October 24, 2010 in Idaho Voices

Proposed free bus system would become asset to city

By The Spokesman-Review
 

Soon both residents and visitors in the Sandpoint area may be able to park their cars and rely on free public transportation to shuttle them to and from areas in and around Bonner County.

But it all depends upon the results at the polls in the small town of Ponderay on Nov. 2.

“If the Ponderay Resort City Hotel Tax doesn’t pass, this goes away,” said Clif Warren of the Northern Lynx Transit system that is proposed for this area.

Warren is one of six mobility mangers throughout the state, all of whom are employed by the Community Transportation Association.

His job is to promote, coordinate and develop public mobility in Idaho’s five northern counties, with the latest project to link the cities of Ponderay, Kootenai, Sandpoint and Dover through a free public transportation system – a project taken on and driven by the city of Dover.

Currently this area’s only public transportation – in addition to traditional taxi service – is the Northern Idaho Community Express bus which is an on-demand service. There is also American Carriage Transport and White Tail Transportation both of which are Medicaid reimbursable.

The concept of a bus system linking the cities of Dover, Sandpoint, Ponderay and Kootenai is nothing new to this area, although many have not heard about it until recently. In 2006 a transportation committee was formed and ordered a study with funds from the Idaho Transportation Department to see if the area could support such a public transportation system.

After the study was completed a year later, it was determined that the area can support two separate bus routes. In 2007 the Bonner County Area Transportation Team formed a Public Transportation Committee to explore the concept of public transportation.

According to Warren, many will benefit from Northern Lynx Transit including residents, visitors, businesses and the obvious benefits to the environment and economy.

Initially there will be no fee to ride the buses.

“It’s a terrific way to build ridership,” he said. “People will realize the value to public transportation.”

Charging a fee would inevitably add a layer of operating expenses that may or may not be worth it in the future explained Warren.

“It needs to operate two or three years to prove itself and to gain ridership,” he said.

Residents are already getting excited about it. At the recent Chamber of Commerce meeting where Warren addressed questions about the proposed transportation system, a representative from Bonner General Hospital said they have several elderly volunteers who will surely utilize the bus.

The current funding, which is projected to fund operating expenses until 2012, comes predominately from stimulus money of $147,000 received by the city of Dover; $220,000 received from the Idaho Transportation Department’s Job Access and Reserve Commute funds; $30,000 in hotel taxes that the city of Sandpoint already assesses and has earmarked for this project; and $140,000 from Ponderay if the measure passes next week.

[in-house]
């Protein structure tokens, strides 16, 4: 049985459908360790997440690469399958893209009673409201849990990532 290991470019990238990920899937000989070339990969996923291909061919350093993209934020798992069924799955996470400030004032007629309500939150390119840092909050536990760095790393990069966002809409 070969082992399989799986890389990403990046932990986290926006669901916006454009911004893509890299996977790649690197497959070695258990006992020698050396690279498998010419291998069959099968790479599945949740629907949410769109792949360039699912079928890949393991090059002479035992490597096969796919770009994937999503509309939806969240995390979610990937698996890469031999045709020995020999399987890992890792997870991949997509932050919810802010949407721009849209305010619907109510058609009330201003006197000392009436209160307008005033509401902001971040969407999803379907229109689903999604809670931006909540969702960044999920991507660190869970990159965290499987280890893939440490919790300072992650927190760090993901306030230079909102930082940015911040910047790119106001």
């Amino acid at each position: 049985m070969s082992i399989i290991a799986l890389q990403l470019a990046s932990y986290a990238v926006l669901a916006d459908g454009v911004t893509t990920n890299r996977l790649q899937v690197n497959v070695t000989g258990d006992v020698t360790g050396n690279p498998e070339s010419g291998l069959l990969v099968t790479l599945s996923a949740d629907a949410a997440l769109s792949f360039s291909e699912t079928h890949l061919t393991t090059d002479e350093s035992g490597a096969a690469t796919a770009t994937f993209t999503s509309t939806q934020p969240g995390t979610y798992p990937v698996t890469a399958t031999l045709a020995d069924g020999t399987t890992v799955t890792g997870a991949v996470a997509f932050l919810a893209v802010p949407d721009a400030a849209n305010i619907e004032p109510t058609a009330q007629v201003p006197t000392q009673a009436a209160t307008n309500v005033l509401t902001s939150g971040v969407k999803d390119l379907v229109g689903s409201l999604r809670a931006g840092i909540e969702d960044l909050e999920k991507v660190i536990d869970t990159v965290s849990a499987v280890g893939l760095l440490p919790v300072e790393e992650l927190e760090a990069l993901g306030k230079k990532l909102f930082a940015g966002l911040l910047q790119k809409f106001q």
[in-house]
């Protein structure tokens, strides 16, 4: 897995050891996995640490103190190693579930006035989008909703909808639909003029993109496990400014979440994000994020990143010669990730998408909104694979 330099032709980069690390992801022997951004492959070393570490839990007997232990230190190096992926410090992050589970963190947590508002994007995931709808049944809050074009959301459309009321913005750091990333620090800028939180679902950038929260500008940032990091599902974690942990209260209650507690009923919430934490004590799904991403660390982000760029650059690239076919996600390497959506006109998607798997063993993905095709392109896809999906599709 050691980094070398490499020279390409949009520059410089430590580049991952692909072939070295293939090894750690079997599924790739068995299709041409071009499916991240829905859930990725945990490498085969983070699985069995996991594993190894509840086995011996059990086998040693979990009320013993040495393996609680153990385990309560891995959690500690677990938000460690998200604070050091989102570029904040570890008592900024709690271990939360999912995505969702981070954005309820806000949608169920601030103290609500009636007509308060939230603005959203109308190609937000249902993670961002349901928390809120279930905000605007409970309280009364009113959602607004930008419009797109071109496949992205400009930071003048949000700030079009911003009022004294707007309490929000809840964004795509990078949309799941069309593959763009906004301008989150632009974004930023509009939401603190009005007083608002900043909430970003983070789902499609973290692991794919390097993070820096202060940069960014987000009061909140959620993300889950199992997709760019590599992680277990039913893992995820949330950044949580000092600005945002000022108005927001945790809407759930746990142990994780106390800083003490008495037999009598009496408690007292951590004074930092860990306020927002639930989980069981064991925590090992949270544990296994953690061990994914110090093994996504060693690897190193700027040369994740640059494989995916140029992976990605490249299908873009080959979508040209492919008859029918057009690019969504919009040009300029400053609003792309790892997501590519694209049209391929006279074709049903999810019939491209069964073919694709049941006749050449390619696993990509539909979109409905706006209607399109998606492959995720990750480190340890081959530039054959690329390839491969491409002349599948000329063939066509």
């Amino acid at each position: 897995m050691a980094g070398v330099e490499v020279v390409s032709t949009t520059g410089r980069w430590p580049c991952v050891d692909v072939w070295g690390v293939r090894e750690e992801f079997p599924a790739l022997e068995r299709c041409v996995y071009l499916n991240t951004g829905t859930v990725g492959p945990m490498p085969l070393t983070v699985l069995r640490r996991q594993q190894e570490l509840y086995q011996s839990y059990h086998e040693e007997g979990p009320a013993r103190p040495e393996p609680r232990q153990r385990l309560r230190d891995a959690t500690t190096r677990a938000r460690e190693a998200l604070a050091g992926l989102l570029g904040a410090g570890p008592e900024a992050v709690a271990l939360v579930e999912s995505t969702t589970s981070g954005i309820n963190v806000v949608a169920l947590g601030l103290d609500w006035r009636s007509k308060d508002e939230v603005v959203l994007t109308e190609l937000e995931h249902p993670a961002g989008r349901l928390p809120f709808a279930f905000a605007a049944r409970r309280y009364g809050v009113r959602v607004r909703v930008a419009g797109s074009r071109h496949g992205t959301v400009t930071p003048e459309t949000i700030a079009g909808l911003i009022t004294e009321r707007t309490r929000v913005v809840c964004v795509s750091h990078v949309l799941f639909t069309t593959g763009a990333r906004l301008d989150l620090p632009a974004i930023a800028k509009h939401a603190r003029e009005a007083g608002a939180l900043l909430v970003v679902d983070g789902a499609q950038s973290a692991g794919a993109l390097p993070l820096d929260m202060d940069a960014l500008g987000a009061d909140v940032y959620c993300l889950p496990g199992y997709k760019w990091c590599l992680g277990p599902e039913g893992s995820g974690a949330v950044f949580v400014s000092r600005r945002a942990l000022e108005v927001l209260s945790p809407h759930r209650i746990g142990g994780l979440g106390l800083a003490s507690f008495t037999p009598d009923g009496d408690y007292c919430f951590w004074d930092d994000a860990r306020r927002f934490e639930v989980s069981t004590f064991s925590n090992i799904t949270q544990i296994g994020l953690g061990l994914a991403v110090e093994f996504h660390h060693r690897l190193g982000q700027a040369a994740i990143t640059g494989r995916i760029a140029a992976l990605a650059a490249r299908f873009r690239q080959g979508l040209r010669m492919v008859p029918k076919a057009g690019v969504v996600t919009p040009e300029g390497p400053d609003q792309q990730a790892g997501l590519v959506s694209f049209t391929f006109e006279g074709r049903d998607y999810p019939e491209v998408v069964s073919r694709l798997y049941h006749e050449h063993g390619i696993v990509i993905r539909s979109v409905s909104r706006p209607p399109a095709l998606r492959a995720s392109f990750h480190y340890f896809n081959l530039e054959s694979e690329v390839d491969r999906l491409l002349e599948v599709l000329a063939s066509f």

But according to Warren if the proposed tax does not pass in Ponderay, the project loses not only the revenue that would generate but also the $220,000 which was match money for the other funds.

“All we will be left with is $87,000 and one bus,” said Warren, who adds that the Ponderay mayor and City Council support the 5 percent tax which affects approximately five area hotels.

And because Warren is sure this will be a huge success, he is already planning for the future.

“We will need to start preparing grant requests this December for 2012,” acknowledged Warren.

Warren said the exact routes are still being decided; but if the measure passes in Ponderay, the buses should be able to operate up to 12 hours per day, seven days a week with additional hours likely on Fridays and Saturdays.

“We have high activity in our community in summer and winter,” said Warren, adding that hotels and restaurants have been tremendously supportive of the proposed bus system. “It will definitely help promote our tourism and recreation in our area.”

With the first bus scheduled to arrive by the end of November, the plan is to begin service as early as December. The second bus will be ordered in January and a second bus service will begin in April. Both buses would be handicapped accessible and equipped with bike racks.

According to Warren, 40 percent of households in Sandpoint have an annual income of less than $30,000 and it is nearly the same percentage for Ponderay and Kootenai. And with the expense of gas and the cost of maintaining a vehicle, this service is sure to be a huge asset to many in the community.

“People cannot afford transportation,” he said, adding that in addition to providing free bus service, Northern Lynx Transit will also provide for about six or seven new jobs in the community.

But he is not counting on anything until the polls close on Election Day.

“This whole thing rides on 60 people walking into the voting booth and voting yes,” said Warren of next week’s vote.


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